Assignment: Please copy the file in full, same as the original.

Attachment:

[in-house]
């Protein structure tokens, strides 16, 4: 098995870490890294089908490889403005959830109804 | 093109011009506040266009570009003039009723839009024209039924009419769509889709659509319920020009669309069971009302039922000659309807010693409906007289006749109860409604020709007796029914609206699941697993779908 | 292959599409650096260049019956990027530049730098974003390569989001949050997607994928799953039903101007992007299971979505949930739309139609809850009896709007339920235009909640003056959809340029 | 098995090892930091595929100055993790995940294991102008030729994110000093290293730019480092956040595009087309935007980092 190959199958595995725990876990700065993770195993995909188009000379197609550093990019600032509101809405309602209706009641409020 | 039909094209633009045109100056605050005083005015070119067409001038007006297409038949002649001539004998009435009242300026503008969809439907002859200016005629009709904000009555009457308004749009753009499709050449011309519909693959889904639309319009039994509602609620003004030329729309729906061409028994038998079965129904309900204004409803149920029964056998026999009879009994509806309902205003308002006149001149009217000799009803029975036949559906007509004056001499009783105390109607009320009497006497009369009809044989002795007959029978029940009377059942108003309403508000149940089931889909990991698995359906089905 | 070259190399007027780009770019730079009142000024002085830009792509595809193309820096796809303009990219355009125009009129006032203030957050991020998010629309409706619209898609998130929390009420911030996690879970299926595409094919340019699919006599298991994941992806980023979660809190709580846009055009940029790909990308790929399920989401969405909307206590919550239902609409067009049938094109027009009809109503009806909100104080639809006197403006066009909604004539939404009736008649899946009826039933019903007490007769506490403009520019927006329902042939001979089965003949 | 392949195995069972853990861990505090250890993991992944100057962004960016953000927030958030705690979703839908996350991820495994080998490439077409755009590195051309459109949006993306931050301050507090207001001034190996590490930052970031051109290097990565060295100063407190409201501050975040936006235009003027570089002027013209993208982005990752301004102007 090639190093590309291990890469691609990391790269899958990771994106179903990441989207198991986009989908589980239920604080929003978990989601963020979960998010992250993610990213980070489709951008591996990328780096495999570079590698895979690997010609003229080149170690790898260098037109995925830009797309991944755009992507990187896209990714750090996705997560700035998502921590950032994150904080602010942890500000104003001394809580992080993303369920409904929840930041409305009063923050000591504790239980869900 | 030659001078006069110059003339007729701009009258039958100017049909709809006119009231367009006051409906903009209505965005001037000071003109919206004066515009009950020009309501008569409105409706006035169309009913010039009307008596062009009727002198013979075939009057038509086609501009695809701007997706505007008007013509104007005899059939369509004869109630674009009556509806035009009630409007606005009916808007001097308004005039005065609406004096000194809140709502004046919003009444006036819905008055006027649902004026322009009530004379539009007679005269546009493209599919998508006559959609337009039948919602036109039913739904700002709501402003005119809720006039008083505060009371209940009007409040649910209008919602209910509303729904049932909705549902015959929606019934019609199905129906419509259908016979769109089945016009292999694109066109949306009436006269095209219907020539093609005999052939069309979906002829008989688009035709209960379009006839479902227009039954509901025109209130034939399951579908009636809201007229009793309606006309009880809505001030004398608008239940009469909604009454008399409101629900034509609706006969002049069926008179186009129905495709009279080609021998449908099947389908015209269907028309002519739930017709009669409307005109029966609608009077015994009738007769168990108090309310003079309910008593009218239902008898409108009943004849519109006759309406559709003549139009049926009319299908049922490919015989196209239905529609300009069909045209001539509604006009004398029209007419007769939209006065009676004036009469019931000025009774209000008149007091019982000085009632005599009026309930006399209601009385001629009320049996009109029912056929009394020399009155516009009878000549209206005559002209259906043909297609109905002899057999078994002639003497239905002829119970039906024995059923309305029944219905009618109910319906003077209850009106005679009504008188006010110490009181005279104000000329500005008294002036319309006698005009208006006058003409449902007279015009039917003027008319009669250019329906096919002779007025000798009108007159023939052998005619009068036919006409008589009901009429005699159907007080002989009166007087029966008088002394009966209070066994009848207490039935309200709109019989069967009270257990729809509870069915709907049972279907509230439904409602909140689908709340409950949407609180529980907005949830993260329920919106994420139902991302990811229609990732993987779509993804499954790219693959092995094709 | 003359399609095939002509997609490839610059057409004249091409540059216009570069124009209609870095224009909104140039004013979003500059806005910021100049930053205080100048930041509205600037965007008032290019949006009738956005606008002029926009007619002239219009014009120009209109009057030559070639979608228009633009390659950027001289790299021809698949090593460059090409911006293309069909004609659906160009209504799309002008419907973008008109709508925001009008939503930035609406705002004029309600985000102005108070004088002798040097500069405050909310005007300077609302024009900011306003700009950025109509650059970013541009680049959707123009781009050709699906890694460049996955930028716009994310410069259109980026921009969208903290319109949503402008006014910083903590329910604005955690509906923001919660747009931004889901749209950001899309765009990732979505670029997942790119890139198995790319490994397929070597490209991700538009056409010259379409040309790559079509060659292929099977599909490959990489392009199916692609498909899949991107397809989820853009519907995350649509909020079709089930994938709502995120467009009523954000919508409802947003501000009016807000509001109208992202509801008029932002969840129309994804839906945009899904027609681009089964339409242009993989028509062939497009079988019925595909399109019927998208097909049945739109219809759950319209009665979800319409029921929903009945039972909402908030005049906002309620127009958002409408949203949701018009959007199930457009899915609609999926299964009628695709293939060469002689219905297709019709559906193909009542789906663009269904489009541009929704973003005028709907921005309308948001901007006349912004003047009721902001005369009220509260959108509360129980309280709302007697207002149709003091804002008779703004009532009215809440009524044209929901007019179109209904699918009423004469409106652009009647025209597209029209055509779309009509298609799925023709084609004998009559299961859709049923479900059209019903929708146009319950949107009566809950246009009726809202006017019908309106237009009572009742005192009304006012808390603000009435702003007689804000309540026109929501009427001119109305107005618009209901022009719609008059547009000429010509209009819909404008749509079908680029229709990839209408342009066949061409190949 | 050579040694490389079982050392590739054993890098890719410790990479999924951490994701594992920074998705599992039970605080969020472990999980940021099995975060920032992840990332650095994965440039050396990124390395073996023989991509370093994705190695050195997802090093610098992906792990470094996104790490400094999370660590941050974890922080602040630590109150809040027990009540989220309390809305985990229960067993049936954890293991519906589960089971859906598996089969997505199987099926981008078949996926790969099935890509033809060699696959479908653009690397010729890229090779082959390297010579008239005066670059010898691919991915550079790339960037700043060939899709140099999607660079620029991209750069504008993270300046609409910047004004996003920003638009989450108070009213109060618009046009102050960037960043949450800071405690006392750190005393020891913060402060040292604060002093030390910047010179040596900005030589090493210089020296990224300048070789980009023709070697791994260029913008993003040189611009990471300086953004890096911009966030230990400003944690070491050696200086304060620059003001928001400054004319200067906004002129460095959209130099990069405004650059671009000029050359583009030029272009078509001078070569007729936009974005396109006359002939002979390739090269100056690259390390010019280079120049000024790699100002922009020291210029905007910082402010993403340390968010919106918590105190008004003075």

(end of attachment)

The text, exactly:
[in-house]
């Protein structure tokens, strides 16, 4: 098995870490890294089908490889403005959830109804 | 093109011009506040266009570009003039009723839009024209039924009419769509889709659509319920020009669309069971009302039922000659309807010693409906007289006749109860409604020709007796029914609206699941697993779908 | 292959599409650096260049019956990027530049730098974003390569989001949050997607994928799953039903101007992007299971979505949930739309139609809850009896709007339920235009909640003056959809340029 | 098995090892930091595929100055993790995940294991102008030729994110000093290293730019480092956040595009087309935007980092 190959199958595995725990876990700065993770195993995909188009000379197609550093990019600032509101809405309602209706009641409020 | 039909094209633009045109100056605050005083005015070119067409001038007006297409038949002649001539004998009435009242300026503008969809439907002859200016005629009709904000009555009457308004749009753009499709050449011309519909693959889904639309319009039994509602609620003004030329729309729906061409028994038998079965129904309900204004409803149920029964056998026999009879009994509806309902205003308002006149001149009217000799009803029975036949559906007509004056001499009783105390109607009320009497006497009369009809044989002795007959029978029940009377059942108003309403508000149940089931889909990991698995359906089905 | 070259190399007027780009770019730079009142000024002085830009792509595809193309820096796809303009990219355009125009009129006032203030957050991020998010629309409706619209898609998130929390009420911030996690879970299926595409094919340019699919006599298991994941992806980023979660809190709580846009055009940029790909990308790929399920989401969405909307206590919550239902609409067009049938094109027009009809109503009806909100104080639809006197403006066009909604004539939404009736008649899946009826039933019903007490007769506490403009520019927006329902042939001979089965003949 | 392949195995069972853990861990505090250890993991992944100057962004960016953000927030958030705690979703839908996350991820495994080998490439077409755009590195051309459109949006993306931050301050507090207001001034190996590490930052970031051109290097990565060295100063407190409201501050975040936006235009003027570089002027013209993208982005990752301004102007 090639190093590309291990890469691609990391790269899958990771994106179903990441989207198991986009989908589980239920604080929003978990989601963020979960998010992250993610990213980070489709951008591996990328780096495999570079590698895979690997010609003229080149170690790898260098037109995925830009797309991944755009992507990187896209990714750090996705997560700035998502921590950032994150904080602010942890500000104003001394809580992080993303369920409904929840930041409305009063923050000591504790239980869900 | 030659001078006069110059003339007729701009009258039958100017049909709809006119009231367009006051409906903009209505965005001037000071003109919206004066515009009950020009309501008569409105409706006035169309009913010039009307008596062009009727002198013979075939009057038509086609501009695809701007997706505007008007013509104007005899059939369509004869109630674009009556509806035009009630409007606005009916808007001097308004005039005065609406004096000194809140709502004046919003009444006036819905008055006027649902004026322009009530004379539009007679005269546009493209599919998508006559959609337009039948919602036109039913739904700002709501402003005119809720006039008083505060009371209940009007409040649910209008919602209910509303729904049932909705549902015959929606019934019609199905129906419509259908016979769109089945016009292999694109066109949306009436006269095209219907020539093609005999052939069309979906002829008989688009035709209960379009006839479902227009039954509901025109209130034939399951579908009636809201007229009793309606006309009880809505001030004398608008239940009469909604009454008399409101629900034509609706006969002049069926008179186009129905495709009279080609021998449908099947389908015209269907028309002519739930017709009669409307005109029966609608009077015994009738007769168990108090309310003079309910008593009218239902008898409108009943004849519109006759309406559709003549139009049926009319299908049922490919015989196209239905529609300009069909045209001539509604006009004398029209007419007769939209006065009676004036009469019931000025009774209000008149007091019982000085009632005599009026309930006399209601009385001629009320049996009109029912056929009394020399009155516009009878000549209206005559002209259906043909297609109905002899057999078994002639003497239905002829119970039906024995059923309305029944219905009618109910319906003077209850009106005679009504008188006010110490009181005279104000000329500005008294002036319309006698005009208006006058003409449902007279015009039917003027008319009669250019329906096919002779007025000798009108007159023939052998005619009068036919006409008589009901009429005699159907007080002989009166007087029966008088002394009966209070066994009848207490039935309200709109019989069967009270257990729809509870069915709907049972279907509230439904409602909140689908709340409950949407609180529980907005949830993260329920919106994420139902991302990811229609990732993987779509993804499954790219693959092995094709 | 003359399609095939002509997609490839610059057409004249091409540059216009570069124009209609870095224009909104140039004013979003500059806005910021100049930053205080100048930041509205600037965007008032290019949006009738956005606008002029926009007619002239219009014009120009209109009057030559070639979608228009633009390659950027001289790299021809698949090593460059090409911006293309069909004609659906160009209504799309002008419907973008008109709508925001009008939503930035609406705002004029309600985000102005108070004088002798040097500069405050909310005007300077609302024009900011306003700009950025109509650059970013541009680049959707123009781009050709699906890694460049996955930028716009994310410069259109980026921009969208903290319109949503402008006014910083903590329910604005955690509906923001919660747009931004889901749209950001899309765009990732979505670029997942790119890139198995790319490994397929070597490209991700538009056409010259379409040309790559079509060659292929099977599909490959990489392009199916692609498909899949991107397809989820853009519907995350649509909020079709089930994938709502995120467009009523954000919508409802947003501000009016807000509001109208992202509801008029932002969840129309994804839906945009899904027609681009089964339409242009993989028509062939497009079988019925595909399109019927998208097909049945739109219809759950319209009665979800319409029921929903009945039972909402908030005049906002309620127009958002409408949203949701018009959007199930457009899915609609999926299964009628695709293939060469002689219905297709019709559906193909009542789906663009269904489009541009929704973003005028709907921005309308948001901007006349912004003047009721902001005369009220509260959108509360129980309280709302007697207002149709003091804002008779703004009532009215809440009524044209929901007019179109209904699918009423004469409106652009009647025209597209029209055509779309009509298609799925023709084609004998009559299961859709049923479900059209019903929708146009319950949107009566809950246009009726809202006017019908309106237009009572009742005192009304006012808390603000009435702003007689804000309540026109929501009427001119109305107005618009209901022009719609008059547009000429010509209009819909404008749509079908680029229709990839209408342009066949061409190949 | 050579040694490389079982050392590739054993890098890719410790990479999924951490994701594992920074998705599992039970605080969020472990999980940021099995975060920032992840990332650095994965440039050396990124390395073996023989991509370093994705190695050195997802090093610098992906792990470094996104790490400094999370660590941050974890922080602040630590109150809040027990009540989220309390809305985990229960067993049936954890293991519906589960089971859906598996089969997505199987099926981008078949996926790969099935890509033809060699696959479908653009690397010729890229090779082959390297010579008239005066670059010898691919991915550079790339960037700043060939899709140099999607660079620029991209750069504008993270300046609409910047004004996003920003638009989450108070009213109060618009046009102050960037960043949450800071405690006392750190005393020891913060402060040292604060002093030390910047010179040596900005030589090493210089020296990224300048070789980009023709070697791994260029913008993003040189611009990471300086953004890096911009966030230990400003944690070491050696200086304060620059003001928001400054004319200067906004002129460095959209130099990069405004650059671009000029050359583009030029272009078509001078070569007729936009974005396109006359002939002979390739090269100056690259390390010019280079120049000024790699100002922009020291210029905007910082402010993403340390968010919106918590105190008004003075």